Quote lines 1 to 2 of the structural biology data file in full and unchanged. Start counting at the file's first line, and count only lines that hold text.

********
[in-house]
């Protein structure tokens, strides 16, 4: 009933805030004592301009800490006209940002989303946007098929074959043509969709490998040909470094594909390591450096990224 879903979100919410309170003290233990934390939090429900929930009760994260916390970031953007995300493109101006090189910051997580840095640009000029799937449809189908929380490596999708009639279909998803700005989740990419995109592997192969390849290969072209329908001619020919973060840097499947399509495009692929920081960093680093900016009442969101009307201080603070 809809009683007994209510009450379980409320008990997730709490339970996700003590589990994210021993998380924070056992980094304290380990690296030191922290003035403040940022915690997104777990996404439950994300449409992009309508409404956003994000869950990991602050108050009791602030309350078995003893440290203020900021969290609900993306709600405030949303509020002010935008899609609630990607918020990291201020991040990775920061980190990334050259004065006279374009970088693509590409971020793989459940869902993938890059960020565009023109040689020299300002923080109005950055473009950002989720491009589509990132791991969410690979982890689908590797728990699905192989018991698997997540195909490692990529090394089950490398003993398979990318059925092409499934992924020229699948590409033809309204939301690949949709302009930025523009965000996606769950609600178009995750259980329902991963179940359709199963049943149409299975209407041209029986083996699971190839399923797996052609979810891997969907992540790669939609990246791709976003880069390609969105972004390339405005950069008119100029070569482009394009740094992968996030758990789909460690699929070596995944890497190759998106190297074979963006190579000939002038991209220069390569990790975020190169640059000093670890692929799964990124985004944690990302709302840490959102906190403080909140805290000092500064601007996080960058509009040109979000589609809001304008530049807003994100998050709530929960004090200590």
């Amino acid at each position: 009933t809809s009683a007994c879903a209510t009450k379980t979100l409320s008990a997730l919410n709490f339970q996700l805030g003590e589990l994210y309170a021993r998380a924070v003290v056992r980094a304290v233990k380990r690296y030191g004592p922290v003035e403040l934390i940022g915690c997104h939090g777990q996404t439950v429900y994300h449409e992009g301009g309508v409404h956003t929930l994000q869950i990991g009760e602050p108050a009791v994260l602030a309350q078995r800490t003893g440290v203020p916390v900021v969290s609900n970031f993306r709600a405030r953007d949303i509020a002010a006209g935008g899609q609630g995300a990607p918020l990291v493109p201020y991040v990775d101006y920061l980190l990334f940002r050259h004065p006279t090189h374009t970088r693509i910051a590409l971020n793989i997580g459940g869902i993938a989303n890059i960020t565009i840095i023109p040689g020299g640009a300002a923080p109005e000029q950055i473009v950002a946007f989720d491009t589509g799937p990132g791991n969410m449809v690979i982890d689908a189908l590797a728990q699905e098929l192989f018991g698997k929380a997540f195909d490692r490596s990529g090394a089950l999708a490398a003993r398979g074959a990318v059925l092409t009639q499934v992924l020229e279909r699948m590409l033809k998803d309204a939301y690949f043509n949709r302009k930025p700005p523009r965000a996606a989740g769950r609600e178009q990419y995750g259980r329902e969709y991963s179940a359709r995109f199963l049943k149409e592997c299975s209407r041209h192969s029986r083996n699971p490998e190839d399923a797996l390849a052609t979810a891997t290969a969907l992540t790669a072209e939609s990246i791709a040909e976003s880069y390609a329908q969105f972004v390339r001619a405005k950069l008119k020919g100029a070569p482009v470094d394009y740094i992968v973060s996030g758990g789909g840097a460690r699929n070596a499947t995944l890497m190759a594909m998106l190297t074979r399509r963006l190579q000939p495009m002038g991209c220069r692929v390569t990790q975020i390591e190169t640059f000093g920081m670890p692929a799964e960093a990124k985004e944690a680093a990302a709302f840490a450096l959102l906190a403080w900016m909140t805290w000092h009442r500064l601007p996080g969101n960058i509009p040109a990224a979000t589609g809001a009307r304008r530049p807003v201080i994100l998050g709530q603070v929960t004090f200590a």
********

[in-house]
């Protein structure tokens, strides 16, 4: 009933805030004592301009800490006209940002989303946007098929074959043509969709490998040909470094594909390591450096990224 879903979100919410309170003290233990934390939090429900929930009760994260916390970031953007995300493109101006090189910051997580840095640009000029799937449809189908929380490596999708009639279909998803700005989740990419995109592997192969390849290969072209329908001619020919973060840097499947399509495009692929920081960093680093900016009442969101009307201080603070 809809009683007994209510009450379980409320008990997730709490339970996700003590589990994210021993998380924070056992980094304290380990690296030191922290003035403040940022915690997104777990996404439950994300449409992009309508409404956003994000869950990991602050108050009791602030309350078995003893440290203020900021969290609900993306709600405030949303509020002010935008899609609630990607918020990291201020991040990775920061980190990334050259004065006279374009970088693509590409971020793989459940869902993938890059960020565009023109040689020299300002923080109005950055473009950002989720491009589509990132791991969410690979982890689908590797728990699905192989018991698997997540195909490692990529090394089950490398003993398979990318059925092409499934992924020229699948590409033809309204939301690949949709302009930025523009965000996606769950609600178009995750259980329902991963179940359709199963049943149409299975209407041209029986083996699971190839399923797996052609979810891997969907992540790669939609990246791709976003880069390609969105972004390339405005950069008119100029070569482009394009740094992968996030758990789909460690699929070596995944890497190759998106190297074979963006190579000939002038991209220069390569990790975020190169640059000093670890692929799964990124985004944690990302709302840490959102906190403080909140805290000092500064601007996080960058509009040109979000589609809001304008530049807003994100998050709530929960004090200590």